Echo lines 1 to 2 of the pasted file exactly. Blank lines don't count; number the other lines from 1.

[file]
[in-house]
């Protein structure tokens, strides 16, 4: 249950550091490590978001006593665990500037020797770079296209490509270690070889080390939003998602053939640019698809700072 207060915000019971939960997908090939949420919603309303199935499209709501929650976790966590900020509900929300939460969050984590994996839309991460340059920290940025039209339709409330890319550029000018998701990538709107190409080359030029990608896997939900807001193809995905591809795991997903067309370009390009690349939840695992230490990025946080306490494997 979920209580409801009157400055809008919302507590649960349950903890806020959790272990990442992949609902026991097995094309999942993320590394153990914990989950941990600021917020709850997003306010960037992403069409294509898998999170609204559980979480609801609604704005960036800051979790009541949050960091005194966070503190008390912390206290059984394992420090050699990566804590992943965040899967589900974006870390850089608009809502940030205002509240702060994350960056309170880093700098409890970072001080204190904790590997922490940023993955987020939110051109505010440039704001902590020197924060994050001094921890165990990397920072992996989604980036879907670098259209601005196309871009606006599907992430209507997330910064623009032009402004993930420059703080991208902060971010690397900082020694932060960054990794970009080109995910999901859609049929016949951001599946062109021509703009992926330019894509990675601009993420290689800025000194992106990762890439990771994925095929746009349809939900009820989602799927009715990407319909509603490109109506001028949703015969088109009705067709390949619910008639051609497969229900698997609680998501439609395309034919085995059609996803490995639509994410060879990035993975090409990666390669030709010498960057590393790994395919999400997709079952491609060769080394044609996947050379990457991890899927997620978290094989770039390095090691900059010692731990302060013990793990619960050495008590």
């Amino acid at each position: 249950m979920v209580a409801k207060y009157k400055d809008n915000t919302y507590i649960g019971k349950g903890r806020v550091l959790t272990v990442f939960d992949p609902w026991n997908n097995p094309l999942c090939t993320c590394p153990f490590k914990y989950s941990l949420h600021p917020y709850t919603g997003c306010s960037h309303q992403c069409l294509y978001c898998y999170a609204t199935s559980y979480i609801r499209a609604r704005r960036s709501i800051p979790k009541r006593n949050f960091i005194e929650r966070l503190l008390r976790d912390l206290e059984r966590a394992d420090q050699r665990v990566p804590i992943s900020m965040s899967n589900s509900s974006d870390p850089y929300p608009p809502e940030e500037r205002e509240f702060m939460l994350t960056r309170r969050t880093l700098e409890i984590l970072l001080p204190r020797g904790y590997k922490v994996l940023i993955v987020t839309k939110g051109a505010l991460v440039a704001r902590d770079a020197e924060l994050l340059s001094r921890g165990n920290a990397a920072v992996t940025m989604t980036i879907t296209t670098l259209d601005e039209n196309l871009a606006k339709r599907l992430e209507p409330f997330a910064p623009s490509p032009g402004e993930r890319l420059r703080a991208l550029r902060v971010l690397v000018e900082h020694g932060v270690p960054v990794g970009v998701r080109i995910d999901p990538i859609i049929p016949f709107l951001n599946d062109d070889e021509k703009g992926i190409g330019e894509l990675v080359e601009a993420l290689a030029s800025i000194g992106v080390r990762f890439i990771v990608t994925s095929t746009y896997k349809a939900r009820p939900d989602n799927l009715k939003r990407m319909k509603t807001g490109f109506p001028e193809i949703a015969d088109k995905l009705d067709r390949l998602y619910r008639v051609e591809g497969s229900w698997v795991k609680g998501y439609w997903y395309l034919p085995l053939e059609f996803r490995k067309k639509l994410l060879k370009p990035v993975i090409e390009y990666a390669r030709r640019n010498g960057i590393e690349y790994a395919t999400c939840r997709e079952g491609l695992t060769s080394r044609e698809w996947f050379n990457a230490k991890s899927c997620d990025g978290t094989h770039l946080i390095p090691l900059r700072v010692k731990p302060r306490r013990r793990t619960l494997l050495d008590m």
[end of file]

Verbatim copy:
[in-house]
């Protein structure tokens, strides 16, 4: 249950550091490590978001006593665990500037020797770079296209490509270690070889080390939003998602053939640019698809700072 207060915000019971939960997908090939949420919603309303199935499209709501929650976790966590900020509900929300939460969050984590994996839309991460340059920290940025039209339709409330890319550029000018998701990538709107190409080359030029990608896997939900807001193809995905591809795991997903067309370009390009690349939840695992230490990025946080306490494997 979920209580409801009157400055809008919302507590649960349950903890806020959790272990990442992949609902026991097995094309999942993320590394153990914990989950941990600021917020709850997003306010960037992403069409294509898998999170609204559980979480609801609604704005960036800051979790009541949050960091005194966070503190008390912390206290059984394992420090050699990566804590992943965040899967589900974006870390850089608009809502940030205002509240702060994350960056309170880093700098409890970072001080204190904790590997922490940023993955987020939110051109505010440039704001902590020197924060994050001094921890165990990397920072992996989604980036879907670098259209601005196309871009606006599907992430209507997330910064623009032009402004993930420059703080991208902060971010690397900082020694932060960054990794970009080109995910999901859609049929016949951001599946062109021509703009992926330019894509990675601009993420290689800025000194992106990762890439990771994925095929746009349809939900009820989602799927009715990407319909509603490109109506001028949703015969088109009705067709390949619910008639051609497969229900698997609680998501439609395309034919085995059609996803490995639509994410060879990035993975090409990666390669030709010498960057590393790994395919999400997709079952491609060769080394044609996947050379990457991890899927997620978290094989770039390095090691900059010692731990302060013990793990619960050495008590």